Work created by federal government employees in their official duties and/or issued by government offices generally is not copyrighted and is in the public domain. This page offers a fuller explanation about copyright exceptions on government works.
A number of government sites contain searchable directories of images, including:
US Department of Agriculture (USDA) Pomological Watercolor Collection
This site describes and links to image libraries for over a dozen agencies.
Baldwin Library of Historical Children’s Literature
The Smithsonian called this site a treasure trove of digitized, Victorian-era children’s books.
Biodiversity Heritage Library
If you’re looking for flora and fauna, you’ll want to search the images here.
The British Library posts on Flickr, with pictures categorized into albums. Of special interest are the 2 collections:
- Topographical Collection of King George III 268 albums — lots of great maps and more
- Gothic Novel Jam 2018 4 albums of castles, ghosts and ghoulish scenes, illustrated letters and typography, and myths and creatures
Library of Congress
This page shows a sample of the collections owned by the Library of Congress. However, they have so much more content that’s not linked here. I’ve found it helpful to do a Google site search on the main LoC.gov for the type of image I want, for example:
site:loc.gov 19th amendment suffragists then click Images when the search results appear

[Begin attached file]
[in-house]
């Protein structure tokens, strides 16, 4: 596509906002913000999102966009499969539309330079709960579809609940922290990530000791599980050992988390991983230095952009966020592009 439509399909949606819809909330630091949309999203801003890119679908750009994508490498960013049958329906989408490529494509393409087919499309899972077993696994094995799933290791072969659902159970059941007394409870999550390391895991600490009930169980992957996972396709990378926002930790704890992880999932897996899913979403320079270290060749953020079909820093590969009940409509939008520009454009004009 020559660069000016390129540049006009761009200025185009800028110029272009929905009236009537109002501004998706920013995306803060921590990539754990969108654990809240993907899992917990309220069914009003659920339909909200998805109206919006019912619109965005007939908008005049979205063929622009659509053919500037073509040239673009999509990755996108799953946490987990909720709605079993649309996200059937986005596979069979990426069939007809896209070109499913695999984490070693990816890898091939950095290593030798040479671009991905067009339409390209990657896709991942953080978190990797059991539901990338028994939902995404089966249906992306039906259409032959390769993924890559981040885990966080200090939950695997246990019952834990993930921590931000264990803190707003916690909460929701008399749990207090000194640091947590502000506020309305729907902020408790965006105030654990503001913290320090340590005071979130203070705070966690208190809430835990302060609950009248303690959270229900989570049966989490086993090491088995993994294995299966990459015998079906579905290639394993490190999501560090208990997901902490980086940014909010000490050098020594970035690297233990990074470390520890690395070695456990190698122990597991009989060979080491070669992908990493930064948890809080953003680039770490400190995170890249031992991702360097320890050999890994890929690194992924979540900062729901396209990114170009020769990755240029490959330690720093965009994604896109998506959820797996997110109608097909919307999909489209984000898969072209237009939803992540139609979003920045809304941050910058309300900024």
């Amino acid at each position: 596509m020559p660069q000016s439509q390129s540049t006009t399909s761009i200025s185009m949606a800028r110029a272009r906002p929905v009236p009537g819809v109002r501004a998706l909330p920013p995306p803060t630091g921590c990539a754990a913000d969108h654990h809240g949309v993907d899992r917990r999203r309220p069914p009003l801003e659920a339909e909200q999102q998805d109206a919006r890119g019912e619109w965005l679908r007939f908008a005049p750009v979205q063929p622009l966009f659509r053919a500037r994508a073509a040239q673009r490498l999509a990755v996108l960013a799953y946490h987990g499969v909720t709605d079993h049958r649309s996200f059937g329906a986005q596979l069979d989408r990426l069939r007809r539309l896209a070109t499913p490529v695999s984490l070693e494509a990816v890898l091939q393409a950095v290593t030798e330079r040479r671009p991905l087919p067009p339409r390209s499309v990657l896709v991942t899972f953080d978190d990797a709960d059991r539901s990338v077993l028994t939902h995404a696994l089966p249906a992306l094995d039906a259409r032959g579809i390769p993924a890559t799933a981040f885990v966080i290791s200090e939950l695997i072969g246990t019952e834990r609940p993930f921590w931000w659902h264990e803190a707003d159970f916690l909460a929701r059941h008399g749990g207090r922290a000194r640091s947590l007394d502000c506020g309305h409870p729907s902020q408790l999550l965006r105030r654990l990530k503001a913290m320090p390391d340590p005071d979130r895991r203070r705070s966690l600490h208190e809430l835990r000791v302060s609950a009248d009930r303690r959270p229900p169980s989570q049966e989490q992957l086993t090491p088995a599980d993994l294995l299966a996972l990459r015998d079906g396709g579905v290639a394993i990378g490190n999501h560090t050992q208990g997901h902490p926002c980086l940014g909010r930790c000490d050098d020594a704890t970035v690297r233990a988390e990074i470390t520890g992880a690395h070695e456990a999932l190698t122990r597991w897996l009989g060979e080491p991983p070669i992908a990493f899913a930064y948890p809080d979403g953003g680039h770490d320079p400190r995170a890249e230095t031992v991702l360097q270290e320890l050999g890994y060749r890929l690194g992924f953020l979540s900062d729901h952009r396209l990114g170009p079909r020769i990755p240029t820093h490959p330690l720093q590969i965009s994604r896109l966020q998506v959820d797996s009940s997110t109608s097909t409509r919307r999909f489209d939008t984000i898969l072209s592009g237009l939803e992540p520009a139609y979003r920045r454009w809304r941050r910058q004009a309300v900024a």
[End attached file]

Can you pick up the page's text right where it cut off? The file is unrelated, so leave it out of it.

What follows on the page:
Metropolitan Museum of Art
Over 400,000 high-res images are available for open access download in this searchable database.
New York Public Library
You can do a general search or get really specific with a topic and/or genre search.
Cleveland Museum of Art
The museum offers “Open Access with Creative Commons: images, data and software CMA believes to be in the public domain, or that which CMA waives any copyright it might have .”
Digital Comic Book Museum
The site states: “All files here have been researched by our staff and users to make sure they are copyright free and in the public domain.” An Excel list of comics is linked in the forum FAQs.
J. Paul Getty Museum
The Getty has made images to which it owns the copyright along with public domain images available for download and free usage.
Metropolitan Museum of Art
Over 400,000 of the Met’s public domain images are available through its Open Access policy. This page has links to 20 thematic sets of images.
Presently, this site will search the following holdings:
- Art Institute of Chicago
- Cleveland Museum of Art
- Harvard Art Museum
- Minneapolis Institute of Art
- New York Public Library Digital Collection
Smithsonian Open Access
You can choose from more than 3 million images “from across the Smithsonian’s 19 museums, nine research centers, libraries, archives, and the National Zoo.”
Old Book Illustrations
While searching for an illustration for a recent blog article, I found this site that specializes in Victorian and French Romantic illustrations.
Public Domain Review
Highlighting wonderful works in the public domain is the mission of this site. You can browse images by epoch, style, or theme. You may want to subscribe to their newsletter while you’re there.
Do you have a favorite site for public domain images? Please share it in the comments!
Another wonderful list of sources Karen. Thanks. I’m loving that you combined images for So Big. Never would have guessed that. 🙂
Karen Commins says
Thanks, Blair! One of the major benefits of public domain material is our free ability to alter it to create something new!
This is a fantastic list. I’ve been going through search results for days trying to compile such a list and you have all the big ones I’ve found. And you put me onto the fantastic biodiversity collection! Thanks.
A couple smaller ones I’ve found that I don’t see listed here:
National Gallery of Art
I’ll also add that Project Gutenberg has many book illustrations included but their search is not designed for it.
Karen Commins says
Hi George! Thanks so much for the additional links and info!